Surfing the spread: how derivatives traders played last week's crypto turmoil
March 19, 2020, 11:06AM EDT · 4 min read
- Last week’s market sell-off pushed up spreads between BTC spot and derivatives prices significantly
- Smart traders took advantage of these arbitrage opportunities
- Lending desks saw two-way flows for both BTC and cash loans as traders look to borrow BTC for their arbitrage strategies
From sweeping liquidations to exchange outages, crypto market volatility over the past week created more than a few headaches for traders.
Yet there was at least one upside that emerged amid the fray: arbitrage opportunities.
Since March 12, a significant disparity has emerged between the price for BitMEX's perpetual swaps and bitcoin's spot price. Meanwhile, the stablecoin USDT – which is supposed to be one-to-one pegged tied to the U.S. dollar – has been trading at a premium. And bitcoin futures has also reversed the historical trend of printing a higher price than spot – it has been trading at a discount instead.
"The price is definitely very volatile still, so you do see good arbitrage opportunities," high-frequency trader Mike van Rossum told The Block.
The opportunities van Rossum referred to lie in those aforementioned price differences, or premiums, which in an efficient and stable market shouldn’t be too far away from 0.
However, last Thursday, bitcoin's price fell off the $7,900 cliff and it is now hovering around $5,800, triggering a slew of large scale liquidations and trading volumes surge.
On crypto derivatives exchange BitMEX, total open interest dropped up to 18% on March 12, most of which was wiped out by liquidation. Bitcoin futures trading volumes across all exchanges surged to an all-time high, with the largest exchanges – BitMEX, OKEx, and Huobi – seeing $11 billion, $13 billion, and $8.6 billion in trading volume on March 12, respectively.
As such, bitcoin futures' annualized three-month rolling basis, which calculates the price difference between futures and spot denominated by the spot price, tanked as much as -75% on crypto derivatives exchange FTX on March 13 – a state of affairs that van Rossum described as "wild."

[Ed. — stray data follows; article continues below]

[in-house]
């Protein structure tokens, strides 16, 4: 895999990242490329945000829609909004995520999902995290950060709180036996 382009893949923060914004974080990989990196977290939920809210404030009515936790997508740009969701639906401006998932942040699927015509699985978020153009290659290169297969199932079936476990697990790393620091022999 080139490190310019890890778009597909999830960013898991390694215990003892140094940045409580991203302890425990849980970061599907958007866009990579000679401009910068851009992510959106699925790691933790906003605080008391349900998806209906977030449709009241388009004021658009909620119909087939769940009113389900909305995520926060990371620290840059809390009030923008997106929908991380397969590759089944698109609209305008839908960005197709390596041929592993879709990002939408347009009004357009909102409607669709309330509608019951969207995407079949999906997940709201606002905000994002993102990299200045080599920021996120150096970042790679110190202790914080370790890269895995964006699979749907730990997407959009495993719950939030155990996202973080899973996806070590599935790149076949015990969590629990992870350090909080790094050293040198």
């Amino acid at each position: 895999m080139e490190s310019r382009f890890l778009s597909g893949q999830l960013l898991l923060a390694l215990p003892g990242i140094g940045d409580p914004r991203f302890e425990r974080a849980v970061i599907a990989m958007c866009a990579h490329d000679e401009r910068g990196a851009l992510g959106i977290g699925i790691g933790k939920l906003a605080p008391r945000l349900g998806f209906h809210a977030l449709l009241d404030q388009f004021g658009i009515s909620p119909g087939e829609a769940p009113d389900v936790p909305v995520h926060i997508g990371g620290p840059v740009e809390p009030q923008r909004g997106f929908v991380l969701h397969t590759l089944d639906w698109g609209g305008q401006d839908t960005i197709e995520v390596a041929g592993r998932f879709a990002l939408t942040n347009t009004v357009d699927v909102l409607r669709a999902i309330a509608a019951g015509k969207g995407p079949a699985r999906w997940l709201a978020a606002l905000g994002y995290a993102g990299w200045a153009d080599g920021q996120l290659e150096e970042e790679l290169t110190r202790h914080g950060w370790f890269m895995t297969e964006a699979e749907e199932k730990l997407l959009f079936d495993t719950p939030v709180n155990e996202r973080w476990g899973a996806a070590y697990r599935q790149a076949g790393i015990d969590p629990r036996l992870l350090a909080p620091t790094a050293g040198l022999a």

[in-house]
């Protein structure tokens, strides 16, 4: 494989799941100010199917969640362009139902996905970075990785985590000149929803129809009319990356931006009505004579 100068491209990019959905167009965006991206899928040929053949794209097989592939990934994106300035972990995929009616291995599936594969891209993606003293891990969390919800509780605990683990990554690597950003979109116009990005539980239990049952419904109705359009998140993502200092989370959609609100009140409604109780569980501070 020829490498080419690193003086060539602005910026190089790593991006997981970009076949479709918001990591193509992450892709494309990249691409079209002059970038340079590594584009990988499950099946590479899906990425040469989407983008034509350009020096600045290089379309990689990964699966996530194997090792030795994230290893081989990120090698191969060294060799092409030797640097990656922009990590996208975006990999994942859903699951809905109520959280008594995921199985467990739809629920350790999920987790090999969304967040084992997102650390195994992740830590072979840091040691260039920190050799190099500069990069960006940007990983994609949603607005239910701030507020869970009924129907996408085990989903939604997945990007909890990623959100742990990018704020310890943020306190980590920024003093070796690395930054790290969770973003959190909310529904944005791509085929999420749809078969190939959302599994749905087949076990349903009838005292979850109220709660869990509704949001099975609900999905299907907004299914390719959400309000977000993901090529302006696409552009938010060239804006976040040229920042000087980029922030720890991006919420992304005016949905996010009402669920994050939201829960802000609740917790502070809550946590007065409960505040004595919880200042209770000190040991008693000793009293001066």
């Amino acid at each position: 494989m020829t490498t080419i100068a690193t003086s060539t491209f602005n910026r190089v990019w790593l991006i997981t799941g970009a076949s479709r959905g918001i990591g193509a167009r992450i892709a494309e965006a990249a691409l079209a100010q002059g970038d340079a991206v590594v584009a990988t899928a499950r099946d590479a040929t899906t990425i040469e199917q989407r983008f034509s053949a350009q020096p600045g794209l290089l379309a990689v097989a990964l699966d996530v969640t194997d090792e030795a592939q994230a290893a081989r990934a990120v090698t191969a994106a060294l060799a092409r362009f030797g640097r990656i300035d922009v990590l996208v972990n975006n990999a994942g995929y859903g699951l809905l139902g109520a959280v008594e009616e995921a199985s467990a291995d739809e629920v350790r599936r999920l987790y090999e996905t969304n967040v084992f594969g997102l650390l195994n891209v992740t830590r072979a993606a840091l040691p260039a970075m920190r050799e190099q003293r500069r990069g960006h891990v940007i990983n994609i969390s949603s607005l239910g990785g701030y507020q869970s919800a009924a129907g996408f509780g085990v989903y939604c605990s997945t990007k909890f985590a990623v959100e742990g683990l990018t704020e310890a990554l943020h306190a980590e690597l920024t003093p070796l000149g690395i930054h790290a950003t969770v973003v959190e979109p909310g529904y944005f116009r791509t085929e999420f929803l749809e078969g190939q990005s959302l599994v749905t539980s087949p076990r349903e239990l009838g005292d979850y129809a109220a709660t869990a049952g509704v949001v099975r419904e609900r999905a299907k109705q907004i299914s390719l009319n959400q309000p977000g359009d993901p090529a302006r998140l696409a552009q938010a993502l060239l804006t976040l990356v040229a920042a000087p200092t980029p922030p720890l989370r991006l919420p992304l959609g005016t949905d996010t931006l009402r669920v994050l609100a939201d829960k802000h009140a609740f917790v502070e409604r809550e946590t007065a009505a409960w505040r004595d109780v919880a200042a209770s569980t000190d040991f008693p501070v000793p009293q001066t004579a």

In order to capture this spread, traders who usually long bitcoin and sell futures took a reversed strategy.
They short-sold bitcoin while purchasing BTC futures, then used the bitcoins they receive at the delivery date of the futures contract to cover the short position. Through this reverse cash and carry scheme, a trader could pocket the difference between the money she spent on the futures contracts – which are at a discount – to the money she earned from selling the BTC.
Premiums in swaps and USDT
Futures is not the only market that brews arbitrage opportunities. The premium index of BitMEX’s bitcoin perpetual swaps, which tracks the price difference between the derivatives contract and its underlying asset, tumbled to as low as -12% on March 12. During quieter times, that figure usually hovers around 0.1%.
USDT, the most liquid stablecoin on the market, also saw its premium spike to roughly 5% around the same time. This trend may continue as investors start to return to crypto now that BTC appears to have stabilized around $5,800 while equities market drags along the lower range. At least, that's the working theory at the center of an investor memo sent by crypto trading firm QCP Capital yesterday and reviewed by The Block.
"The fact that BTC isn't being dragged by lower equities or the higher USD shows real demand from the fiat to stables new money coming in. Huge premiums in USDT and BTC in onshore China & most other Asian markets right now," the note read.
"Lots of people are trading it [USDT] for various reasons – lots of over the counter USDT flow – creating some arbitrage opportunities," FTX CEO Sam Bankman-Fried noted in a message to The Block.
BTC loans in demand
These movements are also reflected in the flows some lending desks were seeing over the past week. Although crypto lenders usually see more robust demand for cash and stablecoin loans with BTC collateral, the split between cash and BTC loans have been around fifty-fifty recently as traders look to borrow BTC for short selling.
"We are seeing more 2 way flows now with BTC borrowing demand, because futures are at a discount so if you borrow BTC, you can sell spot versus buy future and earn a nice carry," said Tiantian Kullander, whose firm Amber Group runs a crypto lending desk along with other financial services.
To meet the increasing borrowing demand for bitcoin, crypto lender BlockFi kicked up its BTC interest rate yesterday to attract people to lend out their BTC.
"It is not too surprising to see large borrowers such as BlockFi raising the rates they can pay to borrow bitcoin or ether from their customers. They can then for instance lend at a profit to crypto hedge funds and lending desks that are looking to do the reverse cash carry trade or even implement [such a strategy] themselves," said Emmanuel Goh, who is the CEO of crypto derivatives data analytics firm Skew.
To be sure, by now, most of those premiums have been arbitraged away, as BitMEX’s premium index and BTC futures basis have reverted back to 0 and -10% range. However, there are still some spreads left for traders to capture.
As van Rossum who primarily trades in swaps, noted, "in perp[etual swaps] the spreads aren't huge, but still plenty to go around."
© 2021 The Block Crypto, Inc. All Rights Reserved. This article is provided for informational purposes only. It is not offered or intended to be used as legal, tax, investment, financial, or other advice.